Our first view of the Bacuit Archipelago is from the roadside. Looking west, we see islands and islets dotted all over the inner sea off the western coast of Palawan. We spend a few hours on Marimegmeg beach, better known as Cabanas Beach, with a small islet attached on the south side by a strip of sand. This is where we enjoy our first Bacuit sunset: an intensely red and orange sky with clouds, and the black silhouettes of islands at the horizon. We arrange for a private tour of the archipelago, hoping to beat the crowds - nearby El Nido is a very touristy place, and most visitors take organized tours of the archipelago. The next day, we rent a kayak to explore the coastline of the peninsula just west of El Nido. It turns out to be a great way to get a taste of the Bacuit: limestone formations rising steeply from the turquoise sea, white-sand beaches, shallow waters with corals, and great views of the archipelago. When we get back to the beach with our kayak, the sky above us is a deep red: the sunset is even more spectacular than the day before.
The next day, we are supposed to leave early, but we end up leaving almost an hour late, supposedly because the skipper needed permission to leave from the Coast Guard. A typhoon is on its way to Palawan and supposed to land the next day. Unfortunately, instead of doing Tour A and C, we are forced to do Tour A and B because of the conditions. When we arrive at Miniloc Island, we are still among the first bangkas to do so, and when we paddle into the Small Lagoon, it is almost empty. We are happy we opted for the kayak: the Small Lagoon is not that small, and we get a great view of the transparent waters, the corals below us, and it makes it easier to take pictures as well. When we see a kayak come out of the limestone wall, we go there to discover a small cave filled with water. We follow the limestone coastline, alternatively looking up at the limestone formations above us, or below into the green water. We are starting to appreciate the rare beauty of the Bacuit, and are keen to see much more during the rest of the day.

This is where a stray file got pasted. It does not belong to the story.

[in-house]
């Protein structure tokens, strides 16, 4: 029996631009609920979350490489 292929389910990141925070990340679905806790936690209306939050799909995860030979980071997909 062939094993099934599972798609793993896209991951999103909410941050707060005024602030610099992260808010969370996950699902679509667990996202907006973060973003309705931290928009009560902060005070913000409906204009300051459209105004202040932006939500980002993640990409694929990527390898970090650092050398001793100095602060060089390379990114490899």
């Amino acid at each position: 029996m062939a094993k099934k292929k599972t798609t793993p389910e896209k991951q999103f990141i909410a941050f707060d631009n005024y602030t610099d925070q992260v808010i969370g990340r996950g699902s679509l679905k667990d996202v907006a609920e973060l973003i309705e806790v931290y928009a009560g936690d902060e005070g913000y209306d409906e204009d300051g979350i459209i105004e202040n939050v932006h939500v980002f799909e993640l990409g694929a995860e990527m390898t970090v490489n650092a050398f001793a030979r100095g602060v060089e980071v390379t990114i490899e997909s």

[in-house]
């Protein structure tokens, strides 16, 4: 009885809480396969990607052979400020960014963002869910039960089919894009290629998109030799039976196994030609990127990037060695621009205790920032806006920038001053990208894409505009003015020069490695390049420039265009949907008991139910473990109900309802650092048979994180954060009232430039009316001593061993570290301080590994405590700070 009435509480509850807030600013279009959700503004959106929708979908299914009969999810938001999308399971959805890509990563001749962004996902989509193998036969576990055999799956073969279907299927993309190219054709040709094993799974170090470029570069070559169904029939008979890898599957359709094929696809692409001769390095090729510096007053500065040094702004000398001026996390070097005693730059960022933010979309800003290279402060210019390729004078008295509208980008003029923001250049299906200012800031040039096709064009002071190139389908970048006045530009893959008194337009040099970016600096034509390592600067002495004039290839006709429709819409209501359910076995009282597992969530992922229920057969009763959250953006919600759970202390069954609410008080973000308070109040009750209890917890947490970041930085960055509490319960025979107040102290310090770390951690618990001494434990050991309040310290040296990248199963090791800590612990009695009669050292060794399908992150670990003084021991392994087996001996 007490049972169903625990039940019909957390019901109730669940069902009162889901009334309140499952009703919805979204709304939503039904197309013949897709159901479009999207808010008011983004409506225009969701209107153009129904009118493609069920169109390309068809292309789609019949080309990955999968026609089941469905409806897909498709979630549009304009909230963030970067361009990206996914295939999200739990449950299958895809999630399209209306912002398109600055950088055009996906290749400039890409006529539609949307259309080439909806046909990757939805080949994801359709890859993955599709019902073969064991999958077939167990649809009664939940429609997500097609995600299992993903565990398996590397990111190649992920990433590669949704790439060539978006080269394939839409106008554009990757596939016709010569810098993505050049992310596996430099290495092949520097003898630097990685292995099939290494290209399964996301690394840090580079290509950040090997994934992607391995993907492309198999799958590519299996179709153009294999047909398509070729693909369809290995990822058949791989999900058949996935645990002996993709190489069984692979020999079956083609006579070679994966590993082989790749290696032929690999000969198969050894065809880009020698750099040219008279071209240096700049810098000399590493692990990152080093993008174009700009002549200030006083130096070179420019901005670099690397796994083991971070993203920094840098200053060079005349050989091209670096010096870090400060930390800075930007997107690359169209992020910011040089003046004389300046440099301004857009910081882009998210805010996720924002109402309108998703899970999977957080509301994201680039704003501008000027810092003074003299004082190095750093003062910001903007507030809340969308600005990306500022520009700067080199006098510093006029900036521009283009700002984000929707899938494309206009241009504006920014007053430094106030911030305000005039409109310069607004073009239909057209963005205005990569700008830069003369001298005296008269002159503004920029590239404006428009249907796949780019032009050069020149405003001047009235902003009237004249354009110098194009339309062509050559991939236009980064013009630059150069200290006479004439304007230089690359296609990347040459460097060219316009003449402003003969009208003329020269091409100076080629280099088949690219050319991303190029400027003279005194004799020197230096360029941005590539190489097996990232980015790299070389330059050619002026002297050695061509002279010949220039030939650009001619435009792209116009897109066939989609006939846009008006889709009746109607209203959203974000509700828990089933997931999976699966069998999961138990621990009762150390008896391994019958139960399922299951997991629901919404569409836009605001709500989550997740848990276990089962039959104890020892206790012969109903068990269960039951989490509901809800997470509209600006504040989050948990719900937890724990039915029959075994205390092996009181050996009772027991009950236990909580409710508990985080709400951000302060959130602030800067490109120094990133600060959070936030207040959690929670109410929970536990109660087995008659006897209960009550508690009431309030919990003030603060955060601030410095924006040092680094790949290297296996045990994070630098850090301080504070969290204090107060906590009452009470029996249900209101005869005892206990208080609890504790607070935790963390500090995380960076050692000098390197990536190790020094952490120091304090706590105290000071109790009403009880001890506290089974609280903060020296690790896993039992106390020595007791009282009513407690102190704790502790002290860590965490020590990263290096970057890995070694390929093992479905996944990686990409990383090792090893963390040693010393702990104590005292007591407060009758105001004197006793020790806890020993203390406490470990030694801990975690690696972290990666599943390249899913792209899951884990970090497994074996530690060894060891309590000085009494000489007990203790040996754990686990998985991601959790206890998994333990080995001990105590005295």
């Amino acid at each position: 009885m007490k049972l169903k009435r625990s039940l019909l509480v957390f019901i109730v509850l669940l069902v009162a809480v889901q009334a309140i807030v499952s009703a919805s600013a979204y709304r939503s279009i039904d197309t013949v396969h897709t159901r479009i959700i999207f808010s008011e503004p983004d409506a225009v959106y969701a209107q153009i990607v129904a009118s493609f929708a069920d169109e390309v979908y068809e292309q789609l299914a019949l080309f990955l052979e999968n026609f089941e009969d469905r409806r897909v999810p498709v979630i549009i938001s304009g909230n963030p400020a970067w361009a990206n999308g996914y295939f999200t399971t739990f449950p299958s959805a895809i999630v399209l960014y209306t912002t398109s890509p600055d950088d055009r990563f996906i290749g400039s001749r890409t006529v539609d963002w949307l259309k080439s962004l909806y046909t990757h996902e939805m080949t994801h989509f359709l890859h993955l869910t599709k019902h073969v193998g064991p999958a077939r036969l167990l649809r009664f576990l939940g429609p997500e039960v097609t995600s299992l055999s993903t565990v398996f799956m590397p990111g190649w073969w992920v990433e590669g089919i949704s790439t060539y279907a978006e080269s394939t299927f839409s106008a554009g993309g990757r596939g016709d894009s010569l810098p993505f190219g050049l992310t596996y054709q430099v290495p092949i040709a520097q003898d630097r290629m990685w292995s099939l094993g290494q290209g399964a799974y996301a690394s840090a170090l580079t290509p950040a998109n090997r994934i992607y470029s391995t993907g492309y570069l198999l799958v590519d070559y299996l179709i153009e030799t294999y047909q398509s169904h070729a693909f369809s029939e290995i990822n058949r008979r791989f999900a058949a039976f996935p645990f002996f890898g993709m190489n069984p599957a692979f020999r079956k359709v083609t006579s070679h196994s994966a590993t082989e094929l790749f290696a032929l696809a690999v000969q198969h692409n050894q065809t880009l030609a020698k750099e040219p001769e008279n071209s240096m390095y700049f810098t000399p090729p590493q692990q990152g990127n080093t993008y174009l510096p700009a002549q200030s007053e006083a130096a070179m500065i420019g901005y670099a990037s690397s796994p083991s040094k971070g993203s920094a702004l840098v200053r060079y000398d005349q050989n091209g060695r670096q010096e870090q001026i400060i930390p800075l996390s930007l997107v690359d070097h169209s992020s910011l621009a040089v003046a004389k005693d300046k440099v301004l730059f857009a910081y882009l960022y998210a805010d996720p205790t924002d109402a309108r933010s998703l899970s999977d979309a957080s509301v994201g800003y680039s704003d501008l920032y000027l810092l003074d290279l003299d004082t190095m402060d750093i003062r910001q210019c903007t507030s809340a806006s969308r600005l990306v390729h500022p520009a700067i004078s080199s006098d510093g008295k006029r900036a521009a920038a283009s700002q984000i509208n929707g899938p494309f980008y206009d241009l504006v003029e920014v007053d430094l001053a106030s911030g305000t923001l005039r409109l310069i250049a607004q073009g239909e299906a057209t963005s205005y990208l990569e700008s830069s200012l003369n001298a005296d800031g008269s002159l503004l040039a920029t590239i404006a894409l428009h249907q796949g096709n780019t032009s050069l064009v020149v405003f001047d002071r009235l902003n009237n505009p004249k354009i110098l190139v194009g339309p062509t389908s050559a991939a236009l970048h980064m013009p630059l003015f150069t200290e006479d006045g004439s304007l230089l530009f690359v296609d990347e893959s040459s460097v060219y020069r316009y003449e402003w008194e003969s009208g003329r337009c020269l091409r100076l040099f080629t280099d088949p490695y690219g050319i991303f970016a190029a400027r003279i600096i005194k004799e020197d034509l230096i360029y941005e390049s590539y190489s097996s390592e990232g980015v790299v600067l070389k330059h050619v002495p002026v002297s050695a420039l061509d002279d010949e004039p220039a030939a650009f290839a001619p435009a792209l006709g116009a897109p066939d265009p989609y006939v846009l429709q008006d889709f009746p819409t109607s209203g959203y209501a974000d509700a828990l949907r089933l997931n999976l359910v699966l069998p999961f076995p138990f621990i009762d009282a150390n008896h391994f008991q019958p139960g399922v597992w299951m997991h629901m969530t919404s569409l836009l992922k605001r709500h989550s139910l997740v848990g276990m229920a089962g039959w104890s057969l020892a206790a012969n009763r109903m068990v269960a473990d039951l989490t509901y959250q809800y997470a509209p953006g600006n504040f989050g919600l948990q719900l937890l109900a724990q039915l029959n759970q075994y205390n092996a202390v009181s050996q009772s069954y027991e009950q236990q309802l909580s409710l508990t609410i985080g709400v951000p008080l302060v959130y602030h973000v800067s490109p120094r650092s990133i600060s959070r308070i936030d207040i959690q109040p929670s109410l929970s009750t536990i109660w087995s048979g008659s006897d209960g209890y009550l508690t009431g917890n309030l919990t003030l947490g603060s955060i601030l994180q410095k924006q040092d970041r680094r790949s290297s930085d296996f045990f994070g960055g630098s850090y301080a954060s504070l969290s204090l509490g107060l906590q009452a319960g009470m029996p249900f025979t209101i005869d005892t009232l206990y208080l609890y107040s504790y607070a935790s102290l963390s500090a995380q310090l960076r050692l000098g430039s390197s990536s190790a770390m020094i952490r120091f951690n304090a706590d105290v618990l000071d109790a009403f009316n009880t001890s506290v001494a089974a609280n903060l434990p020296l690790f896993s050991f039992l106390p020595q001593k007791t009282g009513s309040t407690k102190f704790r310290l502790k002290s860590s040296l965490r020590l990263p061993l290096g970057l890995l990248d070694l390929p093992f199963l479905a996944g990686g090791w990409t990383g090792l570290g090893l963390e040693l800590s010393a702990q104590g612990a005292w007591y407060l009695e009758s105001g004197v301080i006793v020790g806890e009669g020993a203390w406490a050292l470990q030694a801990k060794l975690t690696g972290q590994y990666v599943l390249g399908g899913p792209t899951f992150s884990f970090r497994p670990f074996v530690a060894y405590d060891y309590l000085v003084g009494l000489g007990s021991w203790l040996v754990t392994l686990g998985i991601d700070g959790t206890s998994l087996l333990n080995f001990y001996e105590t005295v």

Close to the Small Lagoon, we arrive at the Big Lagoon, still with few other boats. We take a kayak again, and peddle along the jagged limestone coastline of the turquoise-water lagoon. We discover some narrow passageways in the limestone formations. Overall, the Big Lagoon is as spectacular as the small one. When we leave, one after the other tour boat is arriving, filling up the bay. Our next stop is the Secret Lagoon, where we have to squeeze through a hole in the cliffs to access a small lagoon surrounded by steep limestone cliffs. We make sure to leave last, which means the lagoon is empty. When we get to the other side of the small hole, there is a long line of people waiting to squeeze themselves in. Time to leave again: we stop at a small limestone island where we do some snorkelling, and have lunch after we get out. A short ride away is Snake Island: a small island linked to the mainland by a strip of sand, giving us the unique possibility to walk on the sea. From here, we make it to Cudugnon Cave, which can only be entered by squeezing ourselves through a small opening in the rocks. Our last stop is Pinagbuyutan Island, where we find a beautiful beach at the foot of steep rocky cliffs, and where we snorkel again, to the west side of the island, before heading back to our bangka. When we finally arrive at the bay where we started the day, the sky is red again, and turns purple while we wade through the low-tide waters to reach the beach. We have enjoyed some of the highlights of Bacuit Archipelago, even though a couple of days are not sufficient for this natural gem.
Around the World in 80 Clicks
Personal travel impressions both in words and images from Bacuit archipelago (Philippines). Clicking on the pictures enlarges them and enables you to send the picture as a free e-card or download it for personal use, for instance, on your weblog. Or click on the map above to visit more places close to Bacuit archipelago. Read more about this site.